Around the time I began the preserved lemons (it was after 1:00 p.m.), my wife started glancing though Jeffrey Steingarten's chapter on Thompson's Turkey. "It says here it took him three hours to get the bird in the oven," she said. "Don't you think you ought to get started?"

I had forgotten he said that. I was planning on it taking me one hour to get the bird in the oven. "Don't worry," I lied, "I'm about to start. And we have plenty of time." I figured I'd be okay, since Steingarten probably took frequent breaks to drink Montrachet or sample caviar while he prepared his bird. But I was a little worried.

So I started, already feeling behind. And I took the bird out, as instructed, washed it, and oiled it as Steingarten suggests. Then I salted and peppered it. Then I put the little bit of fat I could pull off the bird into a sauce pan with some water to render it for the stuffing, and put the giblets and the neck with a few spices in another pot to simmer for the basting effort to come later. Then I started to prepare the first of three bowls for the stuffing.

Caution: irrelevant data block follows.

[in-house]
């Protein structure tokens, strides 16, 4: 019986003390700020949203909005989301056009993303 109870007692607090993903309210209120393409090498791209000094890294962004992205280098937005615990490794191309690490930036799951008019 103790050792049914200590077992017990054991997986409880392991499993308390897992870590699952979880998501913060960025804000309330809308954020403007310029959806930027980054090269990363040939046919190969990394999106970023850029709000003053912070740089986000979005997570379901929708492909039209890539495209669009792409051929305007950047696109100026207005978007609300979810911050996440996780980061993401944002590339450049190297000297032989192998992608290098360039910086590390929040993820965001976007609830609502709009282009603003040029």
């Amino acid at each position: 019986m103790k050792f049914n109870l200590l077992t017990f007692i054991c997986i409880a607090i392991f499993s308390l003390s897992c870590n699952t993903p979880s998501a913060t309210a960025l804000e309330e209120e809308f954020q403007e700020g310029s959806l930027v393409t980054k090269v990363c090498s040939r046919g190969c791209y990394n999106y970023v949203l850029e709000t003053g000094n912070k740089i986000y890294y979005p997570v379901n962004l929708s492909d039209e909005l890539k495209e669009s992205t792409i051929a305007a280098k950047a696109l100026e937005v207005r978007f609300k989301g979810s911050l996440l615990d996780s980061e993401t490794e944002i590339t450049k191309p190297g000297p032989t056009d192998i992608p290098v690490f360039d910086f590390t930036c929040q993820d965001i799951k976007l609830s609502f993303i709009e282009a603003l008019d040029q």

In bowl #1, a deceptively easy-sounding bowl, I placed a cored, diced apple, a peeled, diced orange, a 20 oz. can of crushed pineapple, the grated rind of one half lemon, a drained, chopped eight-ounce can of water chestnuts, and three tablespoons of chopped preserved ginger.

Only problem was, I was already rushing. As I opened the can of pineapple, the lid cut a huge gash in the ring finger of my right hand. It hurt a lot. And it was bleeding pretty bad. So I ran to the bathroom and discovered we had no bandaids. All we had were these gauzy little pads, so I tried to slow the bleeding (stopping it was out of the question) and wrapped one of the pads around my finger, then tightly fastened it with scotch tape.